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Dow's charge to 21,000 is on track to tie as the shortest 1,000-point jump ever

Pedestrians exit the Wall Street subway station near the New York Stock Exchange.
Michael Nagle | Bloomberg | Getty Images
Pedestrians exit the Wall Street subway station near the New York Stock Exchange.

The Dow Jones industrial average just jumped 1,000 points in 24 trading days, vying for one of the fastest jumps on record.

If the Dow closes above 21,000 on Wednesday, that ties it with the index's run in 1999, when the Dow climbed from 10,000 to 11,000 in 24 trading days, according to Ryan Detrick, senior market strategist at LPL Financial.

The 1,000-point moves become less impressive on a percentage basis, however.

The Dow climbed 10 percent in 1999, while it's risen only 5 percent in the move from 20,000 to 21,000.

The "biggest takeaway may be psychological — round numbers make for good headlines/celebrations, and this could prompt the sort of blow-off that leaves stocks (at least in the near-term) over-extended and facing headwinds from excessive optimism," William Delwiche, investment strategist at Baird, said in an email.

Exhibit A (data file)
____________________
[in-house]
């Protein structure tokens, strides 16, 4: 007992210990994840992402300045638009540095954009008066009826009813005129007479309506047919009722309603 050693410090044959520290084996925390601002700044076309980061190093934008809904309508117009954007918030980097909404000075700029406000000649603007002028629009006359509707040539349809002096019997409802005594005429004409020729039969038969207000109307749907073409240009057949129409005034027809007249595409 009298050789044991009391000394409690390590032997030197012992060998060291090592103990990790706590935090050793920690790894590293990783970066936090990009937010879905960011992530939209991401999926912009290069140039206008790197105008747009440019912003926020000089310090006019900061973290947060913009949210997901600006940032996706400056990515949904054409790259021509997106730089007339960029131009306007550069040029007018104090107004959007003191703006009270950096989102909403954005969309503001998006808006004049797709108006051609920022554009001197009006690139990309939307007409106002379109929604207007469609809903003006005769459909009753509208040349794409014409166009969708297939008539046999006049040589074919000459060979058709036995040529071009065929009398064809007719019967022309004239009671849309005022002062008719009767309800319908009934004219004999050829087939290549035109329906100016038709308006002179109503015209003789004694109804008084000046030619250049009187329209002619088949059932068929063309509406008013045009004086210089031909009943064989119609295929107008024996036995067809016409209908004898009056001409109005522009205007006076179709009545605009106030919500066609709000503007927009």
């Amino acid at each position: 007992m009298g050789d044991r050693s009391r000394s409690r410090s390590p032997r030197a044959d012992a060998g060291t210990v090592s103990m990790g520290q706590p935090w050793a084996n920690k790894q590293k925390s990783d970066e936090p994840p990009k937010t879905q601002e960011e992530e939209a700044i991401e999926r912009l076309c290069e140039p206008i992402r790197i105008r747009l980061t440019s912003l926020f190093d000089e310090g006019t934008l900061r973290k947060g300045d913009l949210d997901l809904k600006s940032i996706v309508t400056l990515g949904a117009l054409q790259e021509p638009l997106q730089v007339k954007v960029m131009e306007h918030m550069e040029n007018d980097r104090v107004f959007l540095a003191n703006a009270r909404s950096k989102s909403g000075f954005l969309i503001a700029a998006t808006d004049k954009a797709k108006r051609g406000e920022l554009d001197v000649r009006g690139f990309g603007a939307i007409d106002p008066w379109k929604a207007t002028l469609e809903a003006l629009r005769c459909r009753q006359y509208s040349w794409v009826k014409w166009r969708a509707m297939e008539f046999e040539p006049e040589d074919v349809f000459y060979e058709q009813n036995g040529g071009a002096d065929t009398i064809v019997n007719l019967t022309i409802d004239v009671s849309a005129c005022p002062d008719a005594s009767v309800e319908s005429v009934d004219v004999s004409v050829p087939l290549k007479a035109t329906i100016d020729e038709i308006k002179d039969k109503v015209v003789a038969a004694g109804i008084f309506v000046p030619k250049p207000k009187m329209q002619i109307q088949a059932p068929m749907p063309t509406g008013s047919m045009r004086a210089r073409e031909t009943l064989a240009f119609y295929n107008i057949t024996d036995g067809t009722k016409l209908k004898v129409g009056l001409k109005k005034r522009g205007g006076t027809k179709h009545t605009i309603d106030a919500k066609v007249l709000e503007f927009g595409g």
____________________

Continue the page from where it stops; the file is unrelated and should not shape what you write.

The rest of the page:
U.S. stocks rallied to fresh records Wednesday after a speech from Donald Trump took a less confrontational tone, although the president gave few details on highly anticipated policies such as tax reform.

Goldman Sachs contributed the most to gains in the Dow on Wednesday and has had the biggest positive effect on the index's gains since it crossed 19,000 two weeks after the election, according to Howard Silverblatt, senior index analyst at S&P Dow Jones Indices.

However, since the Dow topped 20,000 in late January, Apple has had the greatest positive impact, he said.